Credit: NASA, ESA and E. Karkoschka (University of Arizona)
Saturn is ready for her close-up. This image, taken by the Hubble Space telescope in 2004, offers a stunning view of the planet’s rings. Saturn boasts 9 continuous main rings as well as three fragmentary arcs; they’re made mostly of ice with some dust and rock mixed in. In this image, the main body of the planet casts a dark shadow on the rings.
No team of reindeer was necessary for these holiday treats from NASA’s Cassini spacecraft. A beam of radio signals, from clear across the solar system, has delivered a Christmas package of glorious images of Saturn’s largest, most colorful ornament, Titan, and other icy baubles in orbit around this splendid planet. These treats are being featured today in a public release from the mission’s imaging team.
Imaged Above In Order From Left to Right, Up, Down:
Titan and Dione — Saturn’s third-largest moon, Dione, can be seen through the haze of the planet’s largest moon, Titan, in this view of the two posing before the planet and its rings from NASA’s Cassini spacecraft.
Orange and Blue Hazes — These views from NASA’s Cassini spacecraft look toward the south polar region of Saturn’s largest moon, Titan, and show a depression within the moon’s orange and blue haze layers near the south pole.
True Colors, Deceptive Sizes — Saturn’s largest moon, Titan, appears deceptively small paired here with Dione, Saturn’s third-largest moon, in this view from NASA’s Cassini spacecraft.
Haze Before Ice — Saturn’s moon Tethys, with its stark white icy surface, peeps out from behind the larger, hazy, colorful Titan in this view of the two moons obtained by NASA’s Cassini spacecraft. Saturn’s rings lie between the two.
Titan Upfront — The colorful globe of Saturn’s largest moon, Titan, passes in front of the planet and its rings in this true color snapshot from NASA’s Cassini spacecraft.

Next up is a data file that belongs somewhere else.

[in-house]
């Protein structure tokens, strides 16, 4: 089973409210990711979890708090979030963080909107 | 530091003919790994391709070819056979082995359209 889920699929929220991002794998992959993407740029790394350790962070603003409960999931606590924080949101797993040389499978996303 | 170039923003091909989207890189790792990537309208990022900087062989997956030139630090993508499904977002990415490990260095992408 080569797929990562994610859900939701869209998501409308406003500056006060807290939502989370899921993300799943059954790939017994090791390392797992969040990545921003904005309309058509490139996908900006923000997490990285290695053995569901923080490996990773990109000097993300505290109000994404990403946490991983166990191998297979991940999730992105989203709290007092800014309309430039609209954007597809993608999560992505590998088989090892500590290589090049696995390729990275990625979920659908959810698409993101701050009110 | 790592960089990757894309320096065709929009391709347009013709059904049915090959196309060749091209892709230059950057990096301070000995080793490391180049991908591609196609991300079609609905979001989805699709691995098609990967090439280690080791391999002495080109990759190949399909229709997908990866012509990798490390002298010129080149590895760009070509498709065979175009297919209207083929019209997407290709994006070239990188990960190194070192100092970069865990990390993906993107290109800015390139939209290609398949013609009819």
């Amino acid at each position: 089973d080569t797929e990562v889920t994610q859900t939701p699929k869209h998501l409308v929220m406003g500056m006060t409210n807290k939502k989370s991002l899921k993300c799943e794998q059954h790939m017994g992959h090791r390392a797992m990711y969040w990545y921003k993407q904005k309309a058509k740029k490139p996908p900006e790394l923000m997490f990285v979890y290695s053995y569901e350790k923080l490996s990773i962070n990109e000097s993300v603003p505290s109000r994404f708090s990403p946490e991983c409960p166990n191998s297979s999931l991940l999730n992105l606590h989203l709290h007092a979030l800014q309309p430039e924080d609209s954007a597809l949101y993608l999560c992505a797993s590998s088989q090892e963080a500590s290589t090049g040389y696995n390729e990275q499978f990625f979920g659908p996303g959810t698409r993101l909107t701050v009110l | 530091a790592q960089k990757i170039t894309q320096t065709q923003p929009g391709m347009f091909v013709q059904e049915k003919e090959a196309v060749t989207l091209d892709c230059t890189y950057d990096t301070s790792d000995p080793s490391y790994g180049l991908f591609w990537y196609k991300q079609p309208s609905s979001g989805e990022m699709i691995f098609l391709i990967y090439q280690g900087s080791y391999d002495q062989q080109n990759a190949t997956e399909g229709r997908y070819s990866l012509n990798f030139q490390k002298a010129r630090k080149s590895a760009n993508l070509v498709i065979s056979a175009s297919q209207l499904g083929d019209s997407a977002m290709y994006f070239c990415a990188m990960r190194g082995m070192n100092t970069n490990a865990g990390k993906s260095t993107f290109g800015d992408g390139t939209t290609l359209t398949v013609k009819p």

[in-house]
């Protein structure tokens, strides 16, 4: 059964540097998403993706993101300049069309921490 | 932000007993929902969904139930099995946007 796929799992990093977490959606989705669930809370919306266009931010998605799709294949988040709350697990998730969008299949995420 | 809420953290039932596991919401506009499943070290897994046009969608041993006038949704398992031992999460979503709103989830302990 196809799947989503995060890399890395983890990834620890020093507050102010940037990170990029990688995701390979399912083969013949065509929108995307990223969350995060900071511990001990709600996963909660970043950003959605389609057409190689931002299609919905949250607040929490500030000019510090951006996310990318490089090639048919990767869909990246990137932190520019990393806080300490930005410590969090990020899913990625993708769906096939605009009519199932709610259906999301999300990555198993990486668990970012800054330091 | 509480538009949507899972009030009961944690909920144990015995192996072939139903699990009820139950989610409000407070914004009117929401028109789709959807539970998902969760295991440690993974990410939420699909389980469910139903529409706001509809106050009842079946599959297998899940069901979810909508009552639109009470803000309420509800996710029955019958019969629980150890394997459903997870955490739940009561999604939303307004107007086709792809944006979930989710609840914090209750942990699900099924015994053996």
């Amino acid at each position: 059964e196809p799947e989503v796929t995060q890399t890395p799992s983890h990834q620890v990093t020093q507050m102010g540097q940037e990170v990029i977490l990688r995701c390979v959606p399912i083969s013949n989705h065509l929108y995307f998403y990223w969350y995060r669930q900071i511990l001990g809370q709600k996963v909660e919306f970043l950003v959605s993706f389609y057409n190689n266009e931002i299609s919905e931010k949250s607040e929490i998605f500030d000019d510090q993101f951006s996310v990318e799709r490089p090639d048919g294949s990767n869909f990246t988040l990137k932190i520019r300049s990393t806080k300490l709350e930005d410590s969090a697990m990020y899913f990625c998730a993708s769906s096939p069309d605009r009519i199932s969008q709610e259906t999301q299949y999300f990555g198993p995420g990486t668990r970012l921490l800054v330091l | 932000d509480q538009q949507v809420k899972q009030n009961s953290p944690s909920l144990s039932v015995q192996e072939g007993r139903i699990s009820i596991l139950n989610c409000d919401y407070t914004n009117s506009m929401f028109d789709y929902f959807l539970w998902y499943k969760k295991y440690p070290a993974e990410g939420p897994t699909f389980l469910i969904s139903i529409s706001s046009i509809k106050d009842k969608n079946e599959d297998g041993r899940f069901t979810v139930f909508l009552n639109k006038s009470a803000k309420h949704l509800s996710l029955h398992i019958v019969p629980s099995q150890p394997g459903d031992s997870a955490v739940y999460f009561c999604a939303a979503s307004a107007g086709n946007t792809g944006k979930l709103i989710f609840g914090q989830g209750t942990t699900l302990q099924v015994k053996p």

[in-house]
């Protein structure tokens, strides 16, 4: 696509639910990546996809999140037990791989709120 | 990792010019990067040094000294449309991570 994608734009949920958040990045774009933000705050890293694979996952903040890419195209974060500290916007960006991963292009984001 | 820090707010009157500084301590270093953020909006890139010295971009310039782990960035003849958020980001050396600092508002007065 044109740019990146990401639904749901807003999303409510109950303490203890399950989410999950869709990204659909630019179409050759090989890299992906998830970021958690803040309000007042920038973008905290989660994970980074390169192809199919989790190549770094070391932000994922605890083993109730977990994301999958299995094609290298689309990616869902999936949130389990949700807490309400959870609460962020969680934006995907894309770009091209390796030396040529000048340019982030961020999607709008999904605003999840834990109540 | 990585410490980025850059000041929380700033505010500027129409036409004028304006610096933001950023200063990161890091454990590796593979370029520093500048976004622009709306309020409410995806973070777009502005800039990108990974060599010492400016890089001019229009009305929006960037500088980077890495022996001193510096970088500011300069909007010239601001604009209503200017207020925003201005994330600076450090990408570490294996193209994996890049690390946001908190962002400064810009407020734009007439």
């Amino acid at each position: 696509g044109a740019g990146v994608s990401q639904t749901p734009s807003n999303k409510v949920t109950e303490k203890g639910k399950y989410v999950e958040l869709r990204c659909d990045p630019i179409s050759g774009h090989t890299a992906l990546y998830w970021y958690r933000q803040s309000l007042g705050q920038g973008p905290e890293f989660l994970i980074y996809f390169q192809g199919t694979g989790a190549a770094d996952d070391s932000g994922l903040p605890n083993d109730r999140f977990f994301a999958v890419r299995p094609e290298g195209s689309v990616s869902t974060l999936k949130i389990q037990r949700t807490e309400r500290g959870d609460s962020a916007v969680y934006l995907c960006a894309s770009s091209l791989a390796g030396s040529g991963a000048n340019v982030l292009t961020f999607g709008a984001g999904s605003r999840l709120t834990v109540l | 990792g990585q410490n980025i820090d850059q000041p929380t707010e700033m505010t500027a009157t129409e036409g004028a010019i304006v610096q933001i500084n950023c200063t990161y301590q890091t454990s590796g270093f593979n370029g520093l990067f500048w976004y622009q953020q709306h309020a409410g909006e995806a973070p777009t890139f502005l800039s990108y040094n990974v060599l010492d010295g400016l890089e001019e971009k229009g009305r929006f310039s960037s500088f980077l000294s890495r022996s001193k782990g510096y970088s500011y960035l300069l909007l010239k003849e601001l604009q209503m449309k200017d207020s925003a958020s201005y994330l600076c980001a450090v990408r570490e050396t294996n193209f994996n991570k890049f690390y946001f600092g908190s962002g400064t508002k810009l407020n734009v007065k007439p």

Saturn’s moon Titan is the only moon in our solar system known to possess an atmosphere of any significance.
Ten times thicker than Earth’s, Titan’s atmosphere extends nearly 370 miles (600 km) above its frigid surface. It’s a literal chemical factory, where nitrogen and methane are zapped by the sun’s ultraviolet rays and transformed into organic molecules, some of which descend to the moon’s surface while others rise up above the clouds, creating a bluish high-level haze of hydrocarbons.
Titan’s atmosphere forms an opaque orange shroud that covers it and hides many of its surface features from view, keeping much of its details a mystery until the arrival of the Cassini-Huygens spacecraft in 2004.
Titan has an atmosphere that is impenetrable to visible light. So the Cassini orbiter has been snapping images of the moon using infrared imagery for the past several years. After many, many passes it finally captured enough to make the above composite of Titan’s surface features.
Dunes, mountains, lakes of bubbling methane … it’s all there. Sounds peachy!
What’s that? You’re more into video composites? Then check it:
In 2009, the Cassini spacecraft revealed alternating light and dark regions of Saturn’s rings. This animation shows how this corrugated pattern can arise from the natural wobble of the tilted orbits of Saturn’s rings. NASA scientists believe the rings suddenly tilted in the 1980’s, after debris crashed into them.